New research from Rice University and the University of Texas MD Anderson Cancer Center shows how ovarian tumors co-opt a specific type of adult stem cell from abdominal tissues to fuel their growth. The research suggests a new way to target aggressive ovarian cancers by disrupting the metabolic processes that allow them to thrive.
“The presence of a particular type of stem cell known as ‘omental adipose stromal cells,’ or O-ASCs, has been associated with ovarian tumor proliferation, migration, and drug resistance, but the exact role of the stem cells was unknown,” said Rice’s Deepak Nagrath (pictured), lead researcher on the research paper. “We found that O-ASCs supply cancer cells with metabolites they need to produce nitric oxide, a key signaling molecule that is known to increase blood flow.”
Nagrath is director of Rice’s Laboratory for Systems Biology of Human Diseases, which specializes in analyzing the unique metabolic profiles of various types of cancer. Cancer researchers first noticed metabolic differences between cancer cells and normal cells 80 years ago, when German chemist Otto Warburg made the Nobel Prize-winning discovery that cancer cells produced far more energy from glycolysis than did normal cells. For decades, scientists believed the “Warburg effect” applied to all cancers, but research in Nagrath’s lab and others have found that each type of cancer has its own metabolic signature.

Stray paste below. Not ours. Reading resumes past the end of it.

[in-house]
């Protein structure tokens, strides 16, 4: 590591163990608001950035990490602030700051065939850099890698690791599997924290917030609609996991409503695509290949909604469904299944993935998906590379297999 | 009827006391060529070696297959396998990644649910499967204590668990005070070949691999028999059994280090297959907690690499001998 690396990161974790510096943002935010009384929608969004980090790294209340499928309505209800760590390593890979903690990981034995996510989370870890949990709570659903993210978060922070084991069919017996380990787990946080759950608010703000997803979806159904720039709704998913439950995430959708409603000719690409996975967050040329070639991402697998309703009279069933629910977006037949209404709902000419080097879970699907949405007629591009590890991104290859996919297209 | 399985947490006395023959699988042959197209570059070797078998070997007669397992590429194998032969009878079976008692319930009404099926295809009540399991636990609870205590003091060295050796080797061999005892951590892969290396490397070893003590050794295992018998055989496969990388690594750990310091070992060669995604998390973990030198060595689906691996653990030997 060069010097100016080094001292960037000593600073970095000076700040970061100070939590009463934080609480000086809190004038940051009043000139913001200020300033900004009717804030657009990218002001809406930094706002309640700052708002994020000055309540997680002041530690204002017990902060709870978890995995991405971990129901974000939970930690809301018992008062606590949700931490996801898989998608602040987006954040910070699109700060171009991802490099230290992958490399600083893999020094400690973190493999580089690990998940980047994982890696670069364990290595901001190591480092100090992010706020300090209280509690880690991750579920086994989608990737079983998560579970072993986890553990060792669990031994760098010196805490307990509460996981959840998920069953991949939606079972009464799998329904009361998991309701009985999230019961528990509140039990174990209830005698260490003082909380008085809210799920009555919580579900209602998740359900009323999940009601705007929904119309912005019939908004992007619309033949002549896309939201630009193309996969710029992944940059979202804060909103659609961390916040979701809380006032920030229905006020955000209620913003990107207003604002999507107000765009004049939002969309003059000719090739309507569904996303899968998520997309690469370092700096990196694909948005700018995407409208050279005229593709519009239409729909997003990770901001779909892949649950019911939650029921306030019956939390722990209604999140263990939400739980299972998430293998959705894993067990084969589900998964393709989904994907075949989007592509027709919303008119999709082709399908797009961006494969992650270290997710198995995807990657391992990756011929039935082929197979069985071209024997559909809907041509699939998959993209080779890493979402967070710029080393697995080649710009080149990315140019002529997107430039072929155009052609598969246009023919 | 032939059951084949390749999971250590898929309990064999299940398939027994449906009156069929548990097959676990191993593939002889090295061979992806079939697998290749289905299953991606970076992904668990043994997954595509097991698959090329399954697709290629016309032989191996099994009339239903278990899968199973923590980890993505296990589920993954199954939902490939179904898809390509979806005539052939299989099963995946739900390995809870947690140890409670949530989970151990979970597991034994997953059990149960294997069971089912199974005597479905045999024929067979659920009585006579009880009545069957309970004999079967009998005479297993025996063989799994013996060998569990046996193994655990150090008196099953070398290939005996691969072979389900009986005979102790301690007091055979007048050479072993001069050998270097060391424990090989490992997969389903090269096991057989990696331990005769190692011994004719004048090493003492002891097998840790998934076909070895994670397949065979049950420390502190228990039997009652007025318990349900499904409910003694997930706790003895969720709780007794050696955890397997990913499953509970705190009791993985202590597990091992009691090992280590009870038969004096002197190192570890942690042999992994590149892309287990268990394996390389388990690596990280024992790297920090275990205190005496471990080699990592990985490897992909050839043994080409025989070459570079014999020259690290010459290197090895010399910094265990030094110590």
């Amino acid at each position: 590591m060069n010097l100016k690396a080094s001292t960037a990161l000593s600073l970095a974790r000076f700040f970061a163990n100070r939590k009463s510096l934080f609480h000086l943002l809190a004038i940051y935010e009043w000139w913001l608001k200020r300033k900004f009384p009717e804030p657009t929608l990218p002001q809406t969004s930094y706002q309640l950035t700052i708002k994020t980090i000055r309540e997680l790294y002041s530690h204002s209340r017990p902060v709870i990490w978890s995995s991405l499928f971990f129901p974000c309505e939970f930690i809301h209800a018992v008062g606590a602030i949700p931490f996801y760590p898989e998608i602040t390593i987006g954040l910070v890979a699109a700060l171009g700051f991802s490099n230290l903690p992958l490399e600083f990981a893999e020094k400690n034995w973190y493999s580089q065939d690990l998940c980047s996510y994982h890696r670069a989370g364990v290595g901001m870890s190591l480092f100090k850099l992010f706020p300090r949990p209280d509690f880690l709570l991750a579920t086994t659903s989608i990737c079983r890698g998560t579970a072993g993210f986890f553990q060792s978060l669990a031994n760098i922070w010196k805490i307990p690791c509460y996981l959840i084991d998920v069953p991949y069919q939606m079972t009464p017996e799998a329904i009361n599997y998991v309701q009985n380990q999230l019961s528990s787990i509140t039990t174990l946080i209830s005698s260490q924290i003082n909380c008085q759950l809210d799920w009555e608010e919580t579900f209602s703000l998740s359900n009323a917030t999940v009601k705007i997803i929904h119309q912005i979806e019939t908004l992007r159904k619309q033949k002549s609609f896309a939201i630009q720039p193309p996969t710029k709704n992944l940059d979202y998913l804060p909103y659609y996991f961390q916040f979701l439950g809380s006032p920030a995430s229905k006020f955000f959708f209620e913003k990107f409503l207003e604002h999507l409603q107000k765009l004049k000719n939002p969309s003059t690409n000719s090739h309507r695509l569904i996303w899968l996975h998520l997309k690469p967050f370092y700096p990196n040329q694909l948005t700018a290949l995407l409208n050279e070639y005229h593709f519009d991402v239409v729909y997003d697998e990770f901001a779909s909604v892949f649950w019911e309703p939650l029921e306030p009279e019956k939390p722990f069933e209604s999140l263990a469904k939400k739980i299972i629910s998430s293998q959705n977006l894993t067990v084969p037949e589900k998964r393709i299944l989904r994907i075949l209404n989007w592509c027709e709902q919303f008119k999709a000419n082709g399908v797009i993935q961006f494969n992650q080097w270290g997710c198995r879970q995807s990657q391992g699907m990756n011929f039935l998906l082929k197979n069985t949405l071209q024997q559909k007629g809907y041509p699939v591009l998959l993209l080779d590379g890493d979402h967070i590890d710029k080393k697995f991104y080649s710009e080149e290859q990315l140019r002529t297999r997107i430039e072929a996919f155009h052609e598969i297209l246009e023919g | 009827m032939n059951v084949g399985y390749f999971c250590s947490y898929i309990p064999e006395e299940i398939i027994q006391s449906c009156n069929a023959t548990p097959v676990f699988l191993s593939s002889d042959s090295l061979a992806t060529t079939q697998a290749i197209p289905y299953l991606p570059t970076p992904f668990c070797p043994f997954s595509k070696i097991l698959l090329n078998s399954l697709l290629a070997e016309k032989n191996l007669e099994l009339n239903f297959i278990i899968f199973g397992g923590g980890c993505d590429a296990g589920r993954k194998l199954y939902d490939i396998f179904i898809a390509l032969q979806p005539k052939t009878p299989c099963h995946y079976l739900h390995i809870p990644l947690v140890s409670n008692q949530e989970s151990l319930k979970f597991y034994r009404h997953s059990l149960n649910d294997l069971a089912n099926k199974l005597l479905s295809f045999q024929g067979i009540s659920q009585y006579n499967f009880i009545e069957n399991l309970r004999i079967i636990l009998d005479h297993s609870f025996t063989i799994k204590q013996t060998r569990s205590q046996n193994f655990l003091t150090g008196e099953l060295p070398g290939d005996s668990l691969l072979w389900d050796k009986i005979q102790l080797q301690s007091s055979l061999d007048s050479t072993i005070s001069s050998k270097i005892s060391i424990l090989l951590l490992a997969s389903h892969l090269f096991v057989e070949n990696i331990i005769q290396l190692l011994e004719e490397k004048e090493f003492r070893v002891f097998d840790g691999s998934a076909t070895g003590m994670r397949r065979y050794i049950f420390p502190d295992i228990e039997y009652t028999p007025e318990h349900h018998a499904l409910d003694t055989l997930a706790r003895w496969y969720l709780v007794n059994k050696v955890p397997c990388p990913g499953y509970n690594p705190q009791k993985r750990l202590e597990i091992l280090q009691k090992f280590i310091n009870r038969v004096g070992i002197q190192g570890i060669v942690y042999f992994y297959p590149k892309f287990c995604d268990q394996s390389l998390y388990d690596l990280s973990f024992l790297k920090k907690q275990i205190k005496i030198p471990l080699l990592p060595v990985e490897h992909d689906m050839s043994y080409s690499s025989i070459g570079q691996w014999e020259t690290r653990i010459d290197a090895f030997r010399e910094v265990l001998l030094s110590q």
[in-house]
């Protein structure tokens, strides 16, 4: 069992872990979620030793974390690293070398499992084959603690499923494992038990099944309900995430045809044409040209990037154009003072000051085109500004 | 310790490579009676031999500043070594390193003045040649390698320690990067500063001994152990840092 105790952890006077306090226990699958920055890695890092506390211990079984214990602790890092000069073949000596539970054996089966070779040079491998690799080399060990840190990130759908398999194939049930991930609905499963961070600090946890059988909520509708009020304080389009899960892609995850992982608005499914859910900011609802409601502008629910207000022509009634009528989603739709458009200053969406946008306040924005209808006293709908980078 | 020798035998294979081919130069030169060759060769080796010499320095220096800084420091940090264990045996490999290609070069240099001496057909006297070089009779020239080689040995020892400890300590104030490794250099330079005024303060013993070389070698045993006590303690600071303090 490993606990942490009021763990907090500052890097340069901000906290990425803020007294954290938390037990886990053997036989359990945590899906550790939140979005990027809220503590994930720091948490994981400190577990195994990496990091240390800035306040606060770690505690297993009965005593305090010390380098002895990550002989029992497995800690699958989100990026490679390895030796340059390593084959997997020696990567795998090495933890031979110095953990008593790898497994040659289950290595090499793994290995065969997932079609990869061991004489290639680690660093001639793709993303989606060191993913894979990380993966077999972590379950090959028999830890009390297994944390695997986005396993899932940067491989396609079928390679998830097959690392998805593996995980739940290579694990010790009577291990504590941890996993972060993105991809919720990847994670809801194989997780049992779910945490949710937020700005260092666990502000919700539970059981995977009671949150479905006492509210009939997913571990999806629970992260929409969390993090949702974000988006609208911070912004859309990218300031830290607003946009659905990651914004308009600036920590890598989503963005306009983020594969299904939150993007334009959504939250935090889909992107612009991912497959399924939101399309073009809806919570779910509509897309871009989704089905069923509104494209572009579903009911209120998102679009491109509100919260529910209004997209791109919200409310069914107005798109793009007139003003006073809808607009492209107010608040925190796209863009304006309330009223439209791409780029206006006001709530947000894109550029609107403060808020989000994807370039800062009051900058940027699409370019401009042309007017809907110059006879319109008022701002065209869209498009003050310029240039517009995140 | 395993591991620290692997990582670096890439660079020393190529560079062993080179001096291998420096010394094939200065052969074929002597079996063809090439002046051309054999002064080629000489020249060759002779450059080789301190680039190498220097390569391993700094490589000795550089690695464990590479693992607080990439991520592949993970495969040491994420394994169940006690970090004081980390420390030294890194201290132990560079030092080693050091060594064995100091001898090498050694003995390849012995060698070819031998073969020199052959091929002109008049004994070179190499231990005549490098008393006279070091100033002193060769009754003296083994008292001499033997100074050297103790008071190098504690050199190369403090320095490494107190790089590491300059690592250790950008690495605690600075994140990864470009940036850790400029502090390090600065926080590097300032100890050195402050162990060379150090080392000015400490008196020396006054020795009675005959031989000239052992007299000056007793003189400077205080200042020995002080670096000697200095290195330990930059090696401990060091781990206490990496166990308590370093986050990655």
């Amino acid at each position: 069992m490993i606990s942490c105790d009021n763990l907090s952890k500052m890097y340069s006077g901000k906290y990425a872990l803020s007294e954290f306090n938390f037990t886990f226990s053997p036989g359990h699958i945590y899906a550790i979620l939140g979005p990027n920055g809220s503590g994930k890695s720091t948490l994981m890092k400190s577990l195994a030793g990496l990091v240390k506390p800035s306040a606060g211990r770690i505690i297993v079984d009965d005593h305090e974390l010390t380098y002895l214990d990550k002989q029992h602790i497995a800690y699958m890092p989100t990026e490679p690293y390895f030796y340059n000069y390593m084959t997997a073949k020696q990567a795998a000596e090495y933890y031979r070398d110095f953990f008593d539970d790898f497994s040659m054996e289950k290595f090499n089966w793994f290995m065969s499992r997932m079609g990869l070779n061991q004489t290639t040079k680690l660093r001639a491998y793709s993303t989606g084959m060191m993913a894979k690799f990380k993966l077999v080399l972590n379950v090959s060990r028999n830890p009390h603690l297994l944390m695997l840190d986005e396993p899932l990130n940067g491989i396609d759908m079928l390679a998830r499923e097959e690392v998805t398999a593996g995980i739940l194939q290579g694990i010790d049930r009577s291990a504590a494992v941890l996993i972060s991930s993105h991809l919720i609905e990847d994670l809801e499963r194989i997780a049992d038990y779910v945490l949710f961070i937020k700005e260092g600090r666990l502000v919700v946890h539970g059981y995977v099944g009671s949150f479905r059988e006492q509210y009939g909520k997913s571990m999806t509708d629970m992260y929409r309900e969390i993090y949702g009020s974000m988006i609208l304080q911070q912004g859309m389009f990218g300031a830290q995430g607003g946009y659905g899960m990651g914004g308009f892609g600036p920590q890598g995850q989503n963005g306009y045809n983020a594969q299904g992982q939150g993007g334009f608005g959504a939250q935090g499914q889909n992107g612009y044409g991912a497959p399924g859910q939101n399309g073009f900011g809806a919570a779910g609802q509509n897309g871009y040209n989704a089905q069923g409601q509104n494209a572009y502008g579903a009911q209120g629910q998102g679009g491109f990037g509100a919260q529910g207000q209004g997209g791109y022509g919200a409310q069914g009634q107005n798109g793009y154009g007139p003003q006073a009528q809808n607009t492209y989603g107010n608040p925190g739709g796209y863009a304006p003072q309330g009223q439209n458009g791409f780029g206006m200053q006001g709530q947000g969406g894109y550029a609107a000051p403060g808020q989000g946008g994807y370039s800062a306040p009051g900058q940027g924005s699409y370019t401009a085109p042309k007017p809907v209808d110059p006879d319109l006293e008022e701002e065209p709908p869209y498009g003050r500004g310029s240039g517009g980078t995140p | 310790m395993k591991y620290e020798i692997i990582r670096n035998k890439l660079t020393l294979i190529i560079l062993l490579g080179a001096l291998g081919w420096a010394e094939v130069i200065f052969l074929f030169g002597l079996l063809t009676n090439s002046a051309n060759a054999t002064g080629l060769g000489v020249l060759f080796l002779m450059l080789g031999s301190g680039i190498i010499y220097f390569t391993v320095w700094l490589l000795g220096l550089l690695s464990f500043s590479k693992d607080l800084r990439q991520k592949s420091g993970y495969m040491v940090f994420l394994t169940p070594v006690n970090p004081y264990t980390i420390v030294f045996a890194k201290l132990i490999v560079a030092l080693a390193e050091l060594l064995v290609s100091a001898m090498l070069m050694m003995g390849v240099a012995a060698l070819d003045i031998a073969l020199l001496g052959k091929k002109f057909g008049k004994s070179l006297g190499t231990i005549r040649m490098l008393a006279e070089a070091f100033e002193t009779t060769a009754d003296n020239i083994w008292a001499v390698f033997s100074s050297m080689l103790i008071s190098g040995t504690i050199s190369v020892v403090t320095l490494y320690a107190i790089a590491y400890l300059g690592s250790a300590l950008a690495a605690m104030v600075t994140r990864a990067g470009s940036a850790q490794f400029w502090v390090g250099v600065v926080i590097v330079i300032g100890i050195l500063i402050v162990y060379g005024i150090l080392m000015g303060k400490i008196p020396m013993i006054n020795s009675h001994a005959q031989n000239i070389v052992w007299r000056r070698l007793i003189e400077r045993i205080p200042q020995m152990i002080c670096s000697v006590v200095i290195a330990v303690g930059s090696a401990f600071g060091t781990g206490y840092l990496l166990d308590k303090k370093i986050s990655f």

For example, in a study published in May, Nagrath and colleagues found that highly aggressive ovarian cancer cells were glutamine-dependent and that depriving the cells of external sources of glutamine — as some experimental drugs do — was an effective way to kill late-stage ovarian cancer cells in the lab.
In the new study, lead co-author Bahar Salimian, a graduate student in Nagrath’s lab, conducted a series of experiments to study the complex interplay between O-ASCs and ovarian cancer cells.
O-ASCs are a type of adult stem cell found in the omentum, a sheet of tissue in the lower abdomen that is one of the most frequent sites of metastasis for ovarian cancer. Previous research had shown that ovarian cancer cells produce far more nitric oxide than healthy ovarian cells. The ovarian cancer cells both deplete their supplies of arginine, the raw material they convert to produce nitric oxide, and they excrete citrulline, a byproduct of the conversion of arginine-nitric oxide conversion.
“When we co-cultured the two cell types in the lab, we found that cancer cells used arginine that was secreted by the stem cells, and that the cancer cells, in burning through that arginine, released citrulline, which in turn caused the stem cells to produce more arginine,” Salimian said.
Nagrath said the mutually dependent relationship between the stem cells and cancer cells frees ovarian tumor cells from some of the normal metabolic stresses they would otherwise face in their race to grow and also allows them to resist attacks from some chemotherapeutic drugs.
“Our findings suggest that O-ASCs upregulate glycolysis and reduce oxidative stress in cancer cells by increasing nitric oxide levels,” Nagrath said. “Significantly, we also found that O-ASC-mediated chemoresistance in cancer cells can be deregulated by altering the balance of nitric oxide that the cancer relies upon.”
Nagrath said a multidrug cocktail that disrupts the signals between the stem cells and the cancer cells could upset the metabolic balance that ovarian cancer relies upon to fuel its metastatic growth.
“A combined approach of targeting secreted arginine with the enzyme L-arginase, along with targeting microenvironment-secreted factors with the nitric oxide synthesis inhibitor L-NAME may be a viable therapeutic approach for targeting ovarian and endometrial cancers,” Nagrath said.
Illustration: Rice University.
Rice University News Release (12/02/14)
Abstract (Cancer Research; (10/24/14))
Abstract (Molecular Systems Biology; (05/05/14))